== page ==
@Josh Gevedon you and I can start an over analyzer support group because I am in similar situation I paid off my car debt in preparation for my first purchase and I am still finding ways I can get in over my head.  But I keep taking mini steps and I will get my first flip hopefully two done before year's end.

Good luck

Cheryl Pepper, New Life Real Estate Investing, LLC. | [email protected] | http://www.newliferei.com

@Frank Jiang , nice. Your quick spreadsheet makes it easy to see what I've been trying to explain.  

@Josh Gevedon you need to get rid of your car debt as soon as possible.  You also need to move forward on your first rental property.  The debt to income ration is one reason, another is having the ability to make a loan payment on a rental, and get on a budget that will accelerate your move into the investing world.

One thing to consider is will the cash flow from the investment properties cover your payments on your vehicles? I had this same debate with my wife a week ago and she insisted that we pay of my truck before investing even though the properties we are purchasing will cover the truck payment and then some. Depends on what your preference is and what you want to do, but sometimes you have to lose some arguments to win others!

Originally posted by @Josh Gevedon :

@Joseph Sherer our car payments are about $550 out of about a $4500 per month income. We also have a 950 mortgage and daycare at about 550. Those are our biggest expenses. I probably am just over analyzing which is a habit I probably will need to work on to be successful in flipping.

 Keep the cars, sell the kids. Kids are just going to get more expensive.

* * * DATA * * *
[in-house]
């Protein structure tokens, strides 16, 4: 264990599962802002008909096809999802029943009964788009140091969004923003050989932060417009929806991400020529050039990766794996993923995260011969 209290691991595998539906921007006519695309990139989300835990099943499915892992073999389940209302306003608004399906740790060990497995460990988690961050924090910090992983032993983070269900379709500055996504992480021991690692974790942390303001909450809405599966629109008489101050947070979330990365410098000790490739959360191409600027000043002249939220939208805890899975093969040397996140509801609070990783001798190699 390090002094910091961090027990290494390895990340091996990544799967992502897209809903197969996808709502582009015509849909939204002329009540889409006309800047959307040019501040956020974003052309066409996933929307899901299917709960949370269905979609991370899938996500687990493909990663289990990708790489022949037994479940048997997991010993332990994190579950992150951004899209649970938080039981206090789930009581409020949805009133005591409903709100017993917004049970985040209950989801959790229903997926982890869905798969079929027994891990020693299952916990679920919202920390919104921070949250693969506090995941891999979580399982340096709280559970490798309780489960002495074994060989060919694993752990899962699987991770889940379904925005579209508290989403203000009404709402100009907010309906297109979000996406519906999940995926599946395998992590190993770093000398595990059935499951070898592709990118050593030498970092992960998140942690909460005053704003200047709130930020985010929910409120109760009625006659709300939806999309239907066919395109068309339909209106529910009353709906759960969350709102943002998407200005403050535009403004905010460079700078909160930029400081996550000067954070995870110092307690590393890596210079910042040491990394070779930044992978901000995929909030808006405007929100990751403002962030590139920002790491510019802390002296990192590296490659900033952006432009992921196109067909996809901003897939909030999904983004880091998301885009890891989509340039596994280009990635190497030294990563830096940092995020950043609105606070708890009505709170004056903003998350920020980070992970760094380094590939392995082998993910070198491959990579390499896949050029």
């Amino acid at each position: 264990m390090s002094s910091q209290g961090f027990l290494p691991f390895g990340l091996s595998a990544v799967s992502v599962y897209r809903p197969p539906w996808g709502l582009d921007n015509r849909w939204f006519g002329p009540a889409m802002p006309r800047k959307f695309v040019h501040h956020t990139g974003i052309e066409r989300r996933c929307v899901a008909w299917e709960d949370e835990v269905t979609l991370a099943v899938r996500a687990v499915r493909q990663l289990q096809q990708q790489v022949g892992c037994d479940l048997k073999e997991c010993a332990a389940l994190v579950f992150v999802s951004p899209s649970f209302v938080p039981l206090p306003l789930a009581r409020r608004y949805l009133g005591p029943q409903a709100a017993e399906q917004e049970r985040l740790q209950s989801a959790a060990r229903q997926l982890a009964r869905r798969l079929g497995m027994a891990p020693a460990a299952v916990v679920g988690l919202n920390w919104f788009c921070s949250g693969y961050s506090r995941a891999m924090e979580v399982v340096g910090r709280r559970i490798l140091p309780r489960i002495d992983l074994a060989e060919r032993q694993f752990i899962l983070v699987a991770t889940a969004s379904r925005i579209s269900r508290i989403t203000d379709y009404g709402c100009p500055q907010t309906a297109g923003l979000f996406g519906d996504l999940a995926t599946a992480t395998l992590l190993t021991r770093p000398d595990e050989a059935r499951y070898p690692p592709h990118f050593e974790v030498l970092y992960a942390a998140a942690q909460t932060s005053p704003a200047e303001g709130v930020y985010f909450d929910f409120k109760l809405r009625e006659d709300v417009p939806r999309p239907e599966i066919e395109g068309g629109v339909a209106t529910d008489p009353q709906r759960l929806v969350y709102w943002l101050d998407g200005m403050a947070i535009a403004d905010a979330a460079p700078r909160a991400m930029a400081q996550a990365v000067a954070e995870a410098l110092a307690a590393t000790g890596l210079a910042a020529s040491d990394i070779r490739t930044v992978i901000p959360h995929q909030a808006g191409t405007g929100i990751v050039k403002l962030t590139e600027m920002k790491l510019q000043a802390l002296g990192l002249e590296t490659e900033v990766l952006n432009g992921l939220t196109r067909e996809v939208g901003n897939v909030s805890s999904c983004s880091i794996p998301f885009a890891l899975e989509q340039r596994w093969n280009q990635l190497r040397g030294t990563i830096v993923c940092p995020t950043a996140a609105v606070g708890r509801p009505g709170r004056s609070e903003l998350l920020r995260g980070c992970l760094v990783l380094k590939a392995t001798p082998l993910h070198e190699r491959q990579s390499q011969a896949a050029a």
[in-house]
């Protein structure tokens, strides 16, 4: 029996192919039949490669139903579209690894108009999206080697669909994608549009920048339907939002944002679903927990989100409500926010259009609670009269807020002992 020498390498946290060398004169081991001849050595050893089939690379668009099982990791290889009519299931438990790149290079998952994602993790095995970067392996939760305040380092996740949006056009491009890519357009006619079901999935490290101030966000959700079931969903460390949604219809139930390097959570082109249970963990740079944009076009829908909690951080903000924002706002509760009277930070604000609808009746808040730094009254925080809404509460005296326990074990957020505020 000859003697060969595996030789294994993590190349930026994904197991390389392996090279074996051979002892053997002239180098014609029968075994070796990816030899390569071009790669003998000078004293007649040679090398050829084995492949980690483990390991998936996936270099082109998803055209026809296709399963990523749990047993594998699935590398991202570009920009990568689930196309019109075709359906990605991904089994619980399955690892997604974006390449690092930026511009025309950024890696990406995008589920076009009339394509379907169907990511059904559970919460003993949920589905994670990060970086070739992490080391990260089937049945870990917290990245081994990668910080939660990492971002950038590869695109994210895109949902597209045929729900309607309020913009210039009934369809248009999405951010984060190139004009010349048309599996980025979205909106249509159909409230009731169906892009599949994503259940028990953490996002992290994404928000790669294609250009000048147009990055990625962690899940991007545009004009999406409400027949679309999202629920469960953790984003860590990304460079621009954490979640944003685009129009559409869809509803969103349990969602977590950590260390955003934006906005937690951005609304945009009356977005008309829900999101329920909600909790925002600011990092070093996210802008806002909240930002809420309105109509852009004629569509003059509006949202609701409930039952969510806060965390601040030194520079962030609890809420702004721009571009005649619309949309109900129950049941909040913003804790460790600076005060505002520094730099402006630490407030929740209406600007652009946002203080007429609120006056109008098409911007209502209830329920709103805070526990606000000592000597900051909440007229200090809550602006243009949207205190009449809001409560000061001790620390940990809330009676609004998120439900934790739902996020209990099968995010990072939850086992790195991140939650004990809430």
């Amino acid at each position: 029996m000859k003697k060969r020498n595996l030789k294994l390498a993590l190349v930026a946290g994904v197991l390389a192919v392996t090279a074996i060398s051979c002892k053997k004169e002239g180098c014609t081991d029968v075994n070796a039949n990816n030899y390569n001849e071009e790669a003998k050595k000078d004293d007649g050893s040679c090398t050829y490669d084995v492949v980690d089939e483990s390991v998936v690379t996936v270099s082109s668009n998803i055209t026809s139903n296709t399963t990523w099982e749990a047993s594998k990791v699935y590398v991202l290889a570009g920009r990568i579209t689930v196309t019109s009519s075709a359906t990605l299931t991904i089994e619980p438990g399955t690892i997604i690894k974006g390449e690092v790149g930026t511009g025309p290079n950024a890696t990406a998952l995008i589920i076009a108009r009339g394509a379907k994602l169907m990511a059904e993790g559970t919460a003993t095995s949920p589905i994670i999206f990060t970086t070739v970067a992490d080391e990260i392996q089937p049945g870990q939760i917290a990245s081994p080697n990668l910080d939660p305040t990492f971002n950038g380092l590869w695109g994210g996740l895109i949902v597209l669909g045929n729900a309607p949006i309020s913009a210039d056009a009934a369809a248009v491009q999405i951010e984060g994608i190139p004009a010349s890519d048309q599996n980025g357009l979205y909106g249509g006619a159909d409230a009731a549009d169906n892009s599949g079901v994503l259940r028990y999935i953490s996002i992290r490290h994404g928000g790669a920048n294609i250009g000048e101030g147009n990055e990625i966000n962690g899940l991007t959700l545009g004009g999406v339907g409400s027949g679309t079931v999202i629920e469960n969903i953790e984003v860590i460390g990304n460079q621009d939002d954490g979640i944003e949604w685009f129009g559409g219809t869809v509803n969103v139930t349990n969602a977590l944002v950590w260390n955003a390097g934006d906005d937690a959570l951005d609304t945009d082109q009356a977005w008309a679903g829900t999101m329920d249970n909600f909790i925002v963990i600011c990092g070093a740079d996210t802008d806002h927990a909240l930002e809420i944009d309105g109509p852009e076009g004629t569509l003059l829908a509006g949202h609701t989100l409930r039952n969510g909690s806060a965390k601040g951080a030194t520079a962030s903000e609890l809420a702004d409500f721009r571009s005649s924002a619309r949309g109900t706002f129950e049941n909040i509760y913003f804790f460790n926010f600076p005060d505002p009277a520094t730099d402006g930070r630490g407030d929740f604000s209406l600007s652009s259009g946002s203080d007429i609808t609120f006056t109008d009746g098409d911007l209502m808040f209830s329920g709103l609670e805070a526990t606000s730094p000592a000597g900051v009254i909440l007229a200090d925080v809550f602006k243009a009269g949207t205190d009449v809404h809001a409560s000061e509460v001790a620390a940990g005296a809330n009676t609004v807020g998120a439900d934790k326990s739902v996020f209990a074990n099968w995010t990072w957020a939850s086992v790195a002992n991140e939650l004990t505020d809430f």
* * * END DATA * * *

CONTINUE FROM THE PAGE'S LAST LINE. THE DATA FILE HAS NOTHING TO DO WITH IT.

Plus, in 18 years once they've bled the adoptive parents dry, they'll look you back up anyway, Win win.

Very simple analogy but it is true.

Debt on Assets pay you, Debt on Liabilities pay them.

All the posts are excellent advice.  

If you have not read this book then please give it a try.  Total Money Makeover, Dave Ramsey.  FYI: Read it from a money management standpoint then seek prudent counsel on ways to leverage asset debt in real estate.

End goal:  Who pays Who and Who owes Who...

Keep up the hard work and it will pay off

I know for me and my family, it was important to be out of debt.  I wanted to be able to have the peace of mind that having no debt brings to my family.   I know that no matter what else happens, my house is paid for and I have cars that are mine, I don't have to decide which debt to pay first.  I will leverage money to buy real estate, just not doing it on my house.  I know many think that is stupid and I can buy a ton more if I used the equity in my home to purchase more, but I am not comfortable with that risk.  

Study after study of the first generation, boot-strap wealthy has concluded that nice cars and car debt had not place in their journey.  Most millionaires have never bought a new car.  I'm going with best practices here.  You can have your car payments if you want. What other large purchase's value drops like 'a rock'?

I've been driving my squeaky 20 y-o minivan for 10 years.  It gets me to my portfolio of rental property just fine.  Extreme? Maybe, but it works for me.  Without payments you will have options.  I could buy a new/different car or another house.  Since May I've chosen house.  Twice.  Make you choice, bud!

Free eBook from BiggerPockets!

Ultimate Beginner's Guide Book Cover

Join BiggerPockets and get The Ultimate Beginner's Guide to Real Estate Investing for FREE - read by more than 100,000 people - AND get exclusive real estate investing tips, tricks and techniques delivered straight to your inbox twice weekly!

  • Actionable advice for getting started,
  • Discover the 10 Most Lucrative Real Estate Niches,
  • Learn how to get started with or without money,
  • Explore Real-Life Strategies for Building Wealth,
  • And a LOT more.

Lock We hate spam just as much as you